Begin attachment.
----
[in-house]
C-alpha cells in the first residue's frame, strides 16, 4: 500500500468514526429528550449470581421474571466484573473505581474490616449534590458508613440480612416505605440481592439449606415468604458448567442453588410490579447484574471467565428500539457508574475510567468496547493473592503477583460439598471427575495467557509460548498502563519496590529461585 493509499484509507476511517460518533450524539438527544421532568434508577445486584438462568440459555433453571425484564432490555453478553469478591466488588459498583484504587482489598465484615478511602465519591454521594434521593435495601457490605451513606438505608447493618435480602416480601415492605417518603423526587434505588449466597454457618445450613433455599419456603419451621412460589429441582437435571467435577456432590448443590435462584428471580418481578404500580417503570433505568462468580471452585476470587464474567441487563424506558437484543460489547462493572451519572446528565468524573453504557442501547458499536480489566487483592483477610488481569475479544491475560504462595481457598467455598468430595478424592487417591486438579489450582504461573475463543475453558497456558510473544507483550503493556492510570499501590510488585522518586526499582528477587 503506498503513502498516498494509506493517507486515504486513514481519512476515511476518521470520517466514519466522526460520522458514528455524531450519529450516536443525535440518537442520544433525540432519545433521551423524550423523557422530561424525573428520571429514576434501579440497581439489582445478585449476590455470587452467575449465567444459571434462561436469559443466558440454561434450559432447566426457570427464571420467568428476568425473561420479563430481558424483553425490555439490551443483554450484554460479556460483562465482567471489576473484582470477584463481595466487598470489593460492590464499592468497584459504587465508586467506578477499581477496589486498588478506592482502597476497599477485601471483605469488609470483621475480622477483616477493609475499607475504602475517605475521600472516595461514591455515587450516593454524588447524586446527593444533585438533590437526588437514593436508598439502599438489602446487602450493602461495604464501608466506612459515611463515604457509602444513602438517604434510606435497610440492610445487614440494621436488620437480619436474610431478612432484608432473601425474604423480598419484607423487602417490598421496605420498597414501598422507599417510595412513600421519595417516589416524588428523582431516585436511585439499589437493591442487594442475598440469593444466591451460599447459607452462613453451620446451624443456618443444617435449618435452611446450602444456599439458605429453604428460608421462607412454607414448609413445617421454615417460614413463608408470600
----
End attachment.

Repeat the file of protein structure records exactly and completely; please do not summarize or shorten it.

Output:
[in-house]
C-alpha cells in the first residue's frame, strides 16, 4: 500500500468514526429528550449470581421474571466484573473505581474490616449534590458508613440480612416505605440481592439449606415468604458448567442453588410490579447484574471467565428500539457508574475510567468496547493473592503477583460439598471427575495467557509460548498502563519496590529461585 493509499484509507476511517460518533450524539438527544421532568434508577445486584438462568440459555433453571425484564432490555453478553469478591466488588459498583484504587482489598465484615478511602465519591454521594434521593435495601457490605451513606438505608447493618435480602416480601415492605417518603423526587434505588449466597454457618445450613433455599419456603419451621412460589429441582437435571467435577456432590448443590435462584428471580418481578404500580417503570433505568462468580471452585476470587464474567441487563424506558437484543460489547462493572451519572446528565468524573453504557442501547458499536480489566487483592483477610488481569475479544491475560504462595481457598467455598468430595478424592487417591486438579489450582504461573475463543475453558497456558510473544507483550503493556492510570499501590510488585522518586526499582528477587 503506498503513502498516498494509506493517507486515504486513514481519512476515511476518521470520517466514519466522526460520522458514528455524531450519529450516536443525535440518537442520544433525540432519545433521551423524550423523557422530561424525573428520571429514576434501579440497581439489582445478585449476590455470587452467575449465567444459571434462561436469559443466558440454561434450559432447566426457570427464571420467568428476568425473561420479563430481558424483553425490555439490551443483554450484554460479556460483562465482567471489576473484582470477584463481595466487598470489593460492590464499592468497584459504587465508586467506578477499581477496589486498588478506592482502597476497599477485601471483605469488609470483621475480622477483616477493609475499607475504602475517605475521600472516595461514591455515587450516593454524588447524586446527593444533585438533590437526588437514593436508598439502599438489602446487602450493602461495604464501608466506612459515611463515604457509602444513602438517604434510606435497610440492610445487614440494621436488620437480619436474610431478612432484608432473601425474604423480598419484607423487602417490598421496605420498597414501598422507599417510595412513600421519595417516589416524588428523582431516585436511585439499589437493591442487594442475598440469593444466591451460599447459607452462613453451620446451624443456618443444617435449618435452611446450602444456599439458605429453604428460608421462607412454607414448609413445617421454615417460614413463608408470600